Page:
Wedding crashers – of the non-Owen Wilson and Vince Vaughn variety – may be allowed to attend Pippa Middleton's wedding on 20 May, thanks to the Church of England's new ordinance.

Despite the 33-year-old bride-to-be banning plus ones who are not engaged or married with a 'no ring, no bring' policy – leading to reports that she had banned Prince Harry's girlfriend Meghan Markle to her nuptials – it appears that the nearly-royal may be in for a nasty surprise.

The Church of England has threatened Middleton's low-key, exclusive springtime nuptials at St Mark's Church in Berkshire, which expected only very close friends and family to attend –including the Duke and Duchess of Cambridge and groom James Matthews' reality TV star brother Spencer.

According to The Telegraph, however, a guidance was recently published by the Church of England entitled Celebrity Marriages in Anglican Cathedrals and Churches, stating that "a marriage is a public ceremony which at the least all parishioners are entitled to attend".

And the random locals who may choose to turn up uninvited and inappropriately dressed have a legal right to interrupt the proceedings. "Anyone is entitled to raise genuine impediments to the formalisation of the marriage," the guidance states.

When it really comes down to it, it doesn't matter how influential or powerful the bride and groom may be, as it says: "final decisions in relation to music, furnishings and flowers rest with the minister of the parish".

Pippa Middleton and James Matthews
The couple will marry at St Mark's parish church, Englefield, Berkshire Wikimedia Commons/BabelStone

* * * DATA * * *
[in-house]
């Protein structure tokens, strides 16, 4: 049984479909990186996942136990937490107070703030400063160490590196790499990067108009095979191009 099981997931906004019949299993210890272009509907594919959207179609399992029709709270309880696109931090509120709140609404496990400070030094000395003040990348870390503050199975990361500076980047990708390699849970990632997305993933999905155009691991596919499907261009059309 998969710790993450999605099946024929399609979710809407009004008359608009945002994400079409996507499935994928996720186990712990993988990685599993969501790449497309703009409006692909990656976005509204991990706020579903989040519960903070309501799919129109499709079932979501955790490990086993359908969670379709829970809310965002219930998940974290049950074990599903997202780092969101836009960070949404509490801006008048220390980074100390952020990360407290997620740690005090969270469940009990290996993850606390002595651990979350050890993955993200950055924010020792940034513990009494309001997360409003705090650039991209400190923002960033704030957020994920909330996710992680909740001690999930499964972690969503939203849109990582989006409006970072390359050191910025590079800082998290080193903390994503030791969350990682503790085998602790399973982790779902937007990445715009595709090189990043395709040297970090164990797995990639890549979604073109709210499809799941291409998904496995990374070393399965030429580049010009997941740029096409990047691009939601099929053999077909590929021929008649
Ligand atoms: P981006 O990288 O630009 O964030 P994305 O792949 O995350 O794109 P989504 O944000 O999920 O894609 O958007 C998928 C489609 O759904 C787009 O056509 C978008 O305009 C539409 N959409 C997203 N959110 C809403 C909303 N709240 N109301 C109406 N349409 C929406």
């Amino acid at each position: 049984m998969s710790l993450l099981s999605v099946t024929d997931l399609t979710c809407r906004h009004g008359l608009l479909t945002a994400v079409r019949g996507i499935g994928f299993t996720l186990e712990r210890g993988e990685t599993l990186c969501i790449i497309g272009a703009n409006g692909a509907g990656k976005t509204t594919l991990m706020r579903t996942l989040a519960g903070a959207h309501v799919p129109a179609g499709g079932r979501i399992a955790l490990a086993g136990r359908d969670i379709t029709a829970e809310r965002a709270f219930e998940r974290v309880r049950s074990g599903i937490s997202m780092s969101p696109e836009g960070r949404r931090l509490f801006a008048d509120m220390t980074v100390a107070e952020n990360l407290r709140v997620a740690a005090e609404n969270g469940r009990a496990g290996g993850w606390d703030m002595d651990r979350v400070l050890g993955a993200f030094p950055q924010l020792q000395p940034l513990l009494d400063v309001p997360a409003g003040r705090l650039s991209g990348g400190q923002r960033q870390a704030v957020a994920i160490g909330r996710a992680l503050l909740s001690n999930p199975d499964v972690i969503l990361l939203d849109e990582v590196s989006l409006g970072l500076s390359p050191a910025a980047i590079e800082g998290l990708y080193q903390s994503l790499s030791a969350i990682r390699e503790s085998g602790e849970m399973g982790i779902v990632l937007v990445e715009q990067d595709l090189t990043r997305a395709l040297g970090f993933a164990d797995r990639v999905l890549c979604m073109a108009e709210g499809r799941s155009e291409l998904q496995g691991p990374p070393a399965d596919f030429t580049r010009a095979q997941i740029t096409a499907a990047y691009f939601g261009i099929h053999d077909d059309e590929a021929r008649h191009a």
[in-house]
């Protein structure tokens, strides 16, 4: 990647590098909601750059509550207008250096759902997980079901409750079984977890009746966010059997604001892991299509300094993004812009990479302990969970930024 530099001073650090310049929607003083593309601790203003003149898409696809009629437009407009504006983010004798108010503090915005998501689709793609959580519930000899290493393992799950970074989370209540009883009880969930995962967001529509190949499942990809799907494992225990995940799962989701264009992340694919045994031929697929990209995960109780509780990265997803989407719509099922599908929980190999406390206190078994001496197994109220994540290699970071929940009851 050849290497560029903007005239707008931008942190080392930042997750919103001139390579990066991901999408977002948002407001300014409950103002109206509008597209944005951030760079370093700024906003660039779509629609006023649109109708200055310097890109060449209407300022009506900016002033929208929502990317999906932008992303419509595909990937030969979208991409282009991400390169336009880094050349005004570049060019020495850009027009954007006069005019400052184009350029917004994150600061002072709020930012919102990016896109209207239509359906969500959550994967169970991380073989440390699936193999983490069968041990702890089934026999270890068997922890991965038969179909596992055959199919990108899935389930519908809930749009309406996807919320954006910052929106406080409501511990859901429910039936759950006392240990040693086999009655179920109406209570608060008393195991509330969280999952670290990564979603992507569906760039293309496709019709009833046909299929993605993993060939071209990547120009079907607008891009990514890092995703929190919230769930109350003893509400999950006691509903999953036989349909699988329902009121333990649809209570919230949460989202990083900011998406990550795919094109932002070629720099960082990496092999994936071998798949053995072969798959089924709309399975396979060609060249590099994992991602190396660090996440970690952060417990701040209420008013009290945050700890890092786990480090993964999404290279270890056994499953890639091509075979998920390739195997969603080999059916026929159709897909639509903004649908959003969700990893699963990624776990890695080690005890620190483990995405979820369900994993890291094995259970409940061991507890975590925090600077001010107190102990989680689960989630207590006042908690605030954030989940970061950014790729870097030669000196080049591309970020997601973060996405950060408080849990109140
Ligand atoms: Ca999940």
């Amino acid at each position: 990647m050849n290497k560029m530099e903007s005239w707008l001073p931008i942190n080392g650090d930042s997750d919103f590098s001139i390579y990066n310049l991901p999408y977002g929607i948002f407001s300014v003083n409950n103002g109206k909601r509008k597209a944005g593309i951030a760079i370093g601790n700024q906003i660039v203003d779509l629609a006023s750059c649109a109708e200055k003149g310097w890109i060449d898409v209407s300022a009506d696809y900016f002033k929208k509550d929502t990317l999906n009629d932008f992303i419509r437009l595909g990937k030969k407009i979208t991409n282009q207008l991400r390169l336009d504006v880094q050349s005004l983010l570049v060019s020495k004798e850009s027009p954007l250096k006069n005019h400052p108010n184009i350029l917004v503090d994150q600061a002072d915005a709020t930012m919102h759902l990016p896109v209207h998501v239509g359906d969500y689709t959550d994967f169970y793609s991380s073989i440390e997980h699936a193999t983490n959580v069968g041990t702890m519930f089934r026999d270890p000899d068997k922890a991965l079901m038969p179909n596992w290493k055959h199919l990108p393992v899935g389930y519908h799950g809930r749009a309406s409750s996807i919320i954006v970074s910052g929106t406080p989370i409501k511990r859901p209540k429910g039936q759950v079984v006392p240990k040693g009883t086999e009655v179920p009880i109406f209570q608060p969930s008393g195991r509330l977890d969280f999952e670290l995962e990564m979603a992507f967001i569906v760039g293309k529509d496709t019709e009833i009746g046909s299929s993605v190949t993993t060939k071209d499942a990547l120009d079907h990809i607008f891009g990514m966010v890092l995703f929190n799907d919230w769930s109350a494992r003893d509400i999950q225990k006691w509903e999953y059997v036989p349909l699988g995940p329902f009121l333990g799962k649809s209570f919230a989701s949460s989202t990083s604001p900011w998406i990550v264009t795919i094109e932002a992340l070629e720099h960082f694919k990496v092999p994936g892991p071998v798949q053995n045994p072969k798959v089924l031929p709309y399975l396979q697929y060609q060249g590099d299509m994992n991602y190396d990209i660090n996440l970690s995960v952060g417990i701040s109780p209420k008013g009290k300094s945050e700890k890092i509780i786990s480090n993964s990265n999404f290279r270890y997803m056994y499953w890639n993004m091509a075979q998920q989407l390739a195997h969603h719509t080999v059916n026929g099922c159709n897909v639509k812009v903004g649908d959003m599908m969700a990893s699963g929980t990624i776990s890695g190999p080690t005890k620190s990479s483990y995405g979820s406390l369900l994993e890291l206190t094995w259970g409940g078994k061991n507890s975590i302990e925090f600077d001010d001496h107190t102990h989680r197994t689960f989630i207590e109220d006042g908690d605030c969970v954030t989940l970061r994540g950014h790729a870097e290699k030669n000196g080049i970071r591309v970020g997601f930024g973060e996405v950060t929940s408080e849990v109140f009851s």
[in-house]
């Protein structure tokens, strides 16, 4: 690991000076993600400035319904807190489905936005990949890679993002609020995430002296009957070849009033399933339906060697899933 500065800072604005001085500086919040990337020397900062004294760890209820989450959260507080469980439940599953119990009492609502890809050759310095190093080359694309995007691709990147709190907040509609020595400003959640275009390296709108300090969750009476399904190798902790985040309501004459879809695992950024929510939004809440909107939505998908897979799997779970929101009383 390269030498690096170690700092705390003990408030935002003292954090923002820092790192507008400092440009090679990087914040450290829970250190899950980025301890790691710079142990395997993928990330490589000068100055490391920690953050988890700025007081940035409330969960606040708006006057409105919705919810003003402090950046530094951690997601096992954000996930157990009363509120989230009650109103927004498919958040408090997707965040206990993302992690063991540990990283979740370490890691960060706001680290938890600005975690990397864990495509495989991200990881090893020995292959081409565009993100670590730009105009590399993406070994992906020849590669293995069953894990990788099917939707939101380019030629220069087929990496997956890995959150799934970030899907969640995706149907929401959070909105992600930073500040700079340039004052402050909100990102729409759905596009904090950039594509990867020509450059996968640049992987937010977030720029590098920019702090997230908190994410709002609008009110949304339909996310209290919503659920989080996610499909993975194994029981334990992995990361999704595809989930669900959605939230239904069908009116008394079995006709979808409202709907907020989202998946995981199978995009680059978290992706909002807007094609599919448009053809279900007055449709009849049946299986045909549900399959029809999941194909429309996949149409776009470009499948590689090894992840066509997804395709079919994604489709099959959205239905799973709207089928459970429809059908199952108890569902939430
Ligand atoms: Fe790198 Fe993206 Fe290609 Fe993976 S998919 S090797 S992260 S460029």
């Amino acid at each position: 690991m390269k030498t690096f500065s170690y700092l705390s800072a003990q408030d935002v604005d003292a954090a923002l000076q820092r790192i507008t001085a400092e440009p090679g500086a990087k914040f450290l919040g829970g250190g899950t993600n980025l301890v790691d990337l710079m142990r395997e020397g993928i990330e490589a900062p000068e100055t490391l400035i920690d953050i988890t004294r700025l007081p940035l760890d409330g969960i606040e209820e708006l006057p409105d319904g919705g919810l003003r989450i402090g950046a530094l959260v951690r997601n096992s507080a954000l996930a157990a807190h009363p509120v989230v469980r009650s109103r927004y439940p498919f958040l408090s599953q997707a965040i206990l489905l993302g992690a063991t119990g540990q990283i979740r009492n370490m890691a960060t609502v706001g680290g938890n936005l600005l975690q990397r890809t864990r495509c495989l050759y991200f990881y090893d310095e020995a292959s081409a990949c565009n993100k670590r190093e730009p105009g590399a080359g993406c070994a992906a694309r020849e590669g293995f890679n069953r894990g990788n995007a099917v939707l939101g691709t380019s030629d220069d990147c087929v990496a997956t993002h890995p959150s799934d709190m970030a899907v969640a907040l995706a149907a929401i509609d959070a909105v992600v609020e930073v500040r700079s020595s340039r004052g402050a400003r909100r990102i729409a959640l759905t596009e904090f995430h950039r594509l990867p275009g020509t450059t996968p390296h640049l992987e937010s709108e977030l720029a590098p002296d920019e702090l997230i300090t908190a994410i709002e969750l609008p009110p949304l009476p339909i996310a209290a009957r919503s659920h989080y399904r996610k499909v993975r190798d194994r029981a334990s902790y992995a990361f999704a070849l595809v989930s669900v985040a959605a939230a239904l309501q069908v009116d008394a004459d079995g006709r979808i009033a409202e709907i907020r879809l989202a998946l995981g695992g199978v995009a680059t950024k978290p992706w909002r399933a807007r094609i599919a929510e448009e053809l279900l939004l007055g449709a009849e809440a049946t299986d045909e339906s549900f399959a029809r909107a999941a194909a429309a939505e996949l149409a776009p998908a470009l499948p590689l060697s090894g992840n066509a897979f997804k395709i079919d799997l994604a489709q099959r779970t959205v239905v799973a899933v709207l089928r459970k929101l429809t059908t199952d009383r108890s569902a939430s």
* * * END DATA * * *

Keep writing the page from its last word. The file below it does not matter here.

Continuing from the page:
The document has raised the prospect of unknown and unwanted strangers trying to get a glimpse of the wedding and the royals in attendance.

An ecclesiastical law expert called Stephen Borton told The Telegraph: "The document is pretty clear. Parishioners and those on the electoral roll have the absolute right to attend services of public worship, and they can't be denied access. Marriages are not a private event, they are public.

"It is a parish church and if any of the parishioners or any of those on the electoral roll wished to attend, they could not legally be refused. That of course does not extend to those from outside, such as the press."

He added: "Some people will no doubt want to wish the couple well, especially those Englefield parishioners who knew the Middleton family from when they lived in the area. Kate went to Brownies here and there are still people in the area who remember her."

Pippa Middleton
Pippa Middleton is set to marry her hedge fund manager beau James Matthews on 20 May at St Mark’s Church in Englefield, Berkshire Getty

Perhaps Meghan can attend after all? Afraid not, as the guidance also states that only local residents can attend the wedding – "as long as there is available seating or standing room unless a genuine question of safety or security arises."

Prince George, three, will be a pageboy at the ceremony, while Princess Charlotte, who will have just turned two, will be a bridesmaid.

Former Made in Chelsea star Spencer Matthews – the groom's younger brother – will be the best man. Middleton is reported to want a small, intimate "family" wedding of 150 guests – but she may be expecting a few more now...